Caregiving, Long-Term Care, Home Care, and Housing Resources
Caregivers include both professional paid workers, such as home care workers, as well as unpaid supporters such as family members or friends. Caregivers are integral parts of the health and social care of older Canadians and we simply do not have enough of them. With the age demographic shift, we are likely to have significantly fewer in the future (the “Dependency Ratio”). Canada needs to significantly advance policies to create new paid professional caregiving staff, while also addressing the needed workplace flexibility and government financial support for people taking care of loved ones without pay. Caregivers allow for many seniors to age at home, which is both the overwhelmingly preferred option of seniors and the least expensive form of care.
Long-term care is in crisis across Canada. It is often institutionalized and outmoded. It is chronically underfunded, understaffed, and in dire need of significant investment to meet the needs of current and future seniors. This gap in resources, funding, regulation, and public attention has been laid bare by the deaths of Canadian seniors during COVID-19. Canada’s dismal performance among OECD countries in the deaths of older adults shows how far we must go to improve our approach to long term care and how many lives can be saved if we do.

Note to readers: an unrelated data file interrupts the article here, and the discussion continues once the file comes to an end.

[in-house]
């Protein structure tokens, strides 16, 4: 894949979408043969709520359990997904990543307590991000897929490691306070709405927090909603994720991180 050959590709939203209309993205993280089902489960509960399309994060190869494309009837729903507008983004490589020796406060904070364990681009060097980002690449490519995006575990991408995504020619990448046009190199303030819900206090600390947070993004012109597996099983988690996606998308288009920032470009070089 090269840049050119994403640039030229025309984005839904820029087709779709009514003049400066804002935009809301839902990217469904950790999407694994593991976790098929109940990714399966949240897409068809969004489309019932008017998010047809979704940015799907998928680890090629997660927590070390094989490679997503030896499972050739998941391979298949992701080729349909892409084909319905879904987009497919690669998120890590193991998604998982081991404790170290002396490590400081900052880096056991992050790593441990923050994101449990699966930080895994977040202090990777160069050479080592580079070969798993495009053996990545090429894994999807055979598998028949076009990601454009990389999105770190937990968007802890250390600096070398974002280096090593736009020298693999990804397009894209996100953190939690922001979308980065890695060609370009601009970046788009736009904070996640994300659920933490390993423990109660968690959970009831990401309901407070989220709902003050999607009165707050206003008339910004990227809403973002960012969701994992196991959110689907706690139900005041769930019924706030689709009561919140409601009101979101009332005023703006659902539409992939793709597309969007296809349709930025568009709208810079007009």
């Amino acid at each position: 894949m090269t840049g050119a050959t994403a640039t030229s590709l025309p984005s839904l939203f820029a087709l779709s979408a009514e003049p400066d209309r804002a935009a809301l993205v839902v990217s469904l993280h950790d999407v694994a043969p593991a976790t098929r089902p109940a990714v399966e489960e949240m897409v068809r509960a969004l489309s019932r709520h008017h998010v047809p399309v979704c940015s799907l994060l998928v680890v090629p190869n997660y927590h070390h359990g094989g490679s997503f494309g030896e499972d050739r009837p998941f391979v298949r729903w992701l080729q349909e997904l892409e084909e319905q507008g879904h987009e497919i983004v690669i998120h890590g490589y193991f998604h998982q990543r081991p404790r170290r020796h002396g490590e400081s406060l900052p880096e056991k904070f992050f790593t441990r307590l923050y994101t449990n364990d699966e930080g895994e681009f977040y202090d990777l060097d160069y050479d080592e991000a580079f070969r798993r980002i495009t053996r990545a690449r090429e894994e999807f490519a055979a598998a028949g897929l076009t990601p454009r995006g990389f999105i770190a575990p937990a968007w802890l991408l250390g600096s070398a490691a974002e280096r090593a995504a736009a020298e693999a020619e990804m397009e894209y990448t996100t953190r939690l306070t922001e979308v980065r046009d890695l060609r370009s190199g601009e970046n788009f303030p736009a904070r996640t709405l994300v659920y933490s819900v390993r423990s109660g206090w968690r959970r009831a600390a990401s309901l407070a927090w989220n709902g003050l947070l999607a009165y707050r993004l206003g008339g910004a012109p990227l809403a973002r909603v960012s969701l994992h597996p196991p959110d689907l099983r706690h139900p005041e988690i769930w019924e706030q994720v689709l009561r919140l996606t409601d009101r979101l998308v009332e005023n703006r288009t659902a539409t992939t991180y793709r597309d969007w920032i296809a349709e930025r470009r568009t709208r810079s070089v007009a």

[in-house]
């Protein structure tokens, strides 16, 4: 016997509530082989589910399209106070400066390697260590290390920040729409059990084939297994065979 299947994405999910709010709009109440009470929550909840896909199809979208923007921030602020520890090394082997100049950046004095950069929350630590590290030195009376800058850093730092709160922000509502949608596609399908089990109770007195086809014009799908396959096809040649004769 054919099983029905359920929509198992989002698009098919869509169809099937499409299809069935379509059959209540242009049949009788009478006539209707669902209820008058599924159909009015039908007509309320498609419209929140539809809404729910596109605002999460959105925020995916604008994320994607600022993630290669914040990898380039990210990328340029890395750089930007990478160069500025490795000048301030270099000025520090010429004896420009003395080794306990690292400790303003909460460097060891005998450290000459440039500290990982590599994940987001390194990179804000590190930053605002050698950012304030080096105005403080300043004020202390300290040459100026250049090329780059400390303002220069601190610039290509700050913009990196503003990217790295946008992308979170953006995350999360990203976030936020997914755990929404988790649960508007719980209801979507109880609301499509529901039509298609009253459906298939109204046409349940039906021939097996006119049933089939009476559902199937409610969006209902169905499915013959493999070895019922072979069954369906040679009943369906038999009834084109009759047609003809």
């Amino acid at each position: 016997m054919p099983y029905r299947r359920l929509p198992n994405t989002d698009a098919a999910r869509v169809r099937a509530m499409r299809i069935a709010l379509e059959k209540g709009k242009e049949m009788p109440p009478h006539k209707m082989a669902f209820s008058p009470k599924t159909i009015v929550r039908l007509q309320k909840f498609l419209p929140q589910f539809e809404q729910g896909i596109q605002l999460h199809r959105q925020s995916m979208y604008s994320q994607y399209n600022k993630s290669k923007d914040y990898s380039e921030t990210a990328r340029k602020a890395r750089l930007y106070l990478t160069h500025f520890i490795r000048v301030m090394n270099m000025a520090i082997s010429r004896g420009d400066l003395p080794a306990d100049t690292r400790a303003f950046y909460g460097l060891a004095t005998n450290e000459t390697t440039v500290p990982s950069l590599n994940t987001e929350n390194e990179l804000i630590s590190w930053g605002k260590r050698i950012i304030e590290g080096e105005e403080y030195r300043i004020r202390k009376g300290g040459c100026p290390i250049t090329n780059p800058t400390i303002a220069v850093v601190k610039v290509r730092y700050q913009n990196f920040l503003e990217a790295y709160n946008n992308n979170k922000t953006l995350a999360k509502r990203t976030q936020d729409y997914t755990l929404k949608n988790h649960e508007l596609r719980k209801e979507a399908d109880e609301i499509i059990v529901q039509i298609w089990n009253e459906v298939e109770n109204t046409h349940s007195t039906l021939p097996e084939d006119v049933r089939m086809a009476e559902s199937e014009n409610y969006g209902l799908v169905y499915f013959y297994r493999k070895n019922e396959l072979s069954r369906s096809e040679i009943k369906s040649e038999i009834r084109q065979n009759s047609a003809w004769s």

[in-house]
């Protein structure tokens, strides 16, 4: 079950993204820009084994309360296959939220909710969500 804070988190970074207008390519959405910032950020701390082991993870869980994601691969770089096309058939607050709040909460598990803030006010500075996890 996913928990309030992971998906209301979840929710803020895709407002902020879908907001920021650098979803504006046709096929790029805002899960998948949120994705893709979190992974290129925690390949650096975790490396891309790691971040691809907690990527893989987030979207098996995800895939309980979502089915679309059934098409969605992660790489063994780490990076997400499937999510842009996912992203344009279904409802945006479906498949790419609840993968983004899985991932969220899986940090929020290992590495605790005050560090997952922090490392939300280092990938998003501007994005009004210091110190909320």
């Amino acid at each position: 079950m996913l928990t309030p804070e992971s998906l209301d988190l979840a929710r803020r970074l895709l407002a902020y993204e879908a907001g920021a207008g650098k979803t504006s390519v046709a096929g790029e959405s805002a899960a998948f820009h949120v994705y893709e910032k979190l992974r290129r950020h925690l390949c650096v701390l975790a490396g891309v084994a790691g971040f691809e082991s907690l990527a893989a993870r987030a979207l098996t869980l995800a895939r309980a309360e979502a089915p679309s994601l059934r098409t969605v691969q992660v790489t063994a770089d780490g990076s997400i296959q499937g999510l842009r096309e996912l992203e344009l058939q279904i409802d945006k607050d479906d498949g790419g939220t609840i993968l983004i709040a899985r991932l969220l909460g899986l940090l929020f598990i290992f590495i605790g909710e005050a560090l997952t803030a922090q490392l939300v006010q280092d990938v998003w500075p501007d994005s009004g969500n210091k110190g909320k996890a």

Housing in the community remains a key priority as 92% of all Canadian seniors will continue to live at home and never go into long-term care or congregate care housing.
Explore the Issues
April 5th, 20221:00 PM – 2:00 PM ET, online April 5th is National Caregiver Day
On March 22, CanAge co-signed a letter written to ON Health Minister Christine Elliott in
Thurs, Mar 31, 20227:00 PM – 8:30 PM EST Whether in a hospital, at home
CanAge undersigned a letter to the Ontario Ministry of Municipal Affairs and Housing, urging for